As a former lifeguard, drowning is the worst possible word. When I was a lifeguard at the local public pool in high school, we were only worried about one kind of drowning: the kind that happened right in front of us. Now that I'm a parent, phrases like dry drowning and secondary drowning are even more terrifying. Since it's pool and beach season, we should all be aware of secondary drowning and dry drowning and the difference between the two.
Secondary drowning is when water gets into your lungs and causes fluid to build up over a period of about 24 hours; dry drowning is when you get water in your vocal cords, causing your vocal cords to spasm and cut off your airway, explained WebMd. Dry drowning is something you'd notice shortly after the water inhalation incident, rather than in the hours afterward, and both are very rare. "They make up only 1-2% of all drownings," said pediatrician James Orlowski MD, of Florida Hospital in Tampa, Florida on WebMD.
Both secondary and dry drowning involve your child inhaling water through their mouth or nose, which you or another adult would likely witness. If your child has inhaled a large amount of water or had a near-drowning experience in pool, lake or ocean, you would start to see the signs of dry drowning, or "post-immersion syndrome," as doctors call it, shortly thereafter, said Healthline, if they are suffering from it.
Healthline also advised that if your child is having difficulty breathing or speaking, unusual behavior, coughing, chest pain, or a drop in energy levels after a near-drowning incident, you'll want to have them evaluated by a medical professional to ensure they aren't experiencing dry drowning.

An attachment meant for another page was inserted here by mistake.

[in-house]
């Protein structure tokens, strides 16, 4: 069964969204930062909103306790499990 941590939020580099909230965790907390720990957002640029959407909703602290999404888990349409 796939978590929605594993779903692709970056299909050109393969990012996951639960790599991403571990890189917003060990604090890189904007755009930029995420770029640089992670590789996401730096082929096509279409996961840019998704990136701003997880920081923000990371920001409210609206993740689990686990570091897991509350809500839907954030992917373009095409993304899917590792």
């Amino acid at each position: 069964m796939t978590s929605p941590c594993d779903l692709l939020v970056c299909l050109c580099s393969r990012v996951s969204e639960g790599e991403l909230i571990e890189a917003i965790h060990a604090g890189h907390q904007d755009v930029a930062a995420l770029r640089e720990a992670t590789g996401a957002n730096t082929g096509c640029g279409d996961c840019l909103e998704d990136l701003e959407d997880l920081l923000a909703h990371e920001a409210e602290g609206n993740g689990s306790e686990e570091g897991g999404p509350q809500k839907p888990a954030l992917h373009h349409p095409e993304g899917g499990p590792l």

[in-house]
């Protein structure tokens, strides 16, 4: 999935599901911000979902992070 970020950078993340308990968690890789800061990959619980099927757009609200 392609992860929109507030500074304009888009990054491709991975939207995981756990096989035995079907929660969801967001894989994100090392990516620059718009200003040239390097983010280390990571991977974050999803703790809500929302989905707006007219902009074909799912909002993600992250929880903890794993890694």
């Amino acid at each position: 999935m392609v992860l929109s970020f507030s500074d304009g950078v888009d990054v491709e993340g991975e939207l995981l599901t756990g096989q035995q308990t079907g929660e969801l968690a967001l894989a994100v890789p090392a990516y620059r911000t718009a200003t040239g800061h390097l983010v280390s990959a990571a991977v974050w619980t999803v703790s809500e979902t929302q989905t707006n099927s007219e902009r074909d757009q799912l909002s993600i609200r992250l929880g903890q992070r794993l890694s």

You'll also want to look out for those same symptoms in the hours after your child has inhaled a large amount or water or almost drowned. In an interview with American Osteopathic Association (AOA), Dr. Mark A. Mitchell explained, "Many parents don't recognize the signs of delayed drowning because they believe their child is fatigued from a long day of swimming, or exhausted from nearly drowning."
If you get your child medical attention quickly, he or she can be treated to improve their oxygen intake and alleviate their symptoms. If not, dry drowning and secondary drowning can be fatal.
Prevention of near-drowning incidents is the best way to prevent dry or secondary drowning from occurring in the first place. The AOA recommended teaching your children water safety, including only swimming where lifeguards are present; teaching your children to swim as early as possible; and never letting children swim alone. These tactics can help prevent active drowning as well as delayed drowning.
However, the terms dry drowning and secondary drowning can be controversial. Water safety expert Dr. Linda Quan explained in an interview with the Red Cross that the terms are medically inaccurate and can lead parents to believe that their children could develop drowning symptoms out of the blue, days or weeks after a water incident. "The use of these terms is discouraged by many organizations, including the World Health Organization, the U.S. Centers for Disease Control and Prevention, and the American Red Cross," because they are inaccurate and were used before experts understood the causes of drowning.
Dr. Quan explained, "Drowning deaths do not occur due to unexpected deterioration of a person's condition days or weeks later with no preceding symptoms. Brand new symptoms that develop days later are extremely unlikely to be related to the drowning episode."
No matter what terminology you use, it's important to understand the differences between the two types of respiratory distress that can happen after a water incident so that you can look out for the signs both immediately after and in the hours that follow.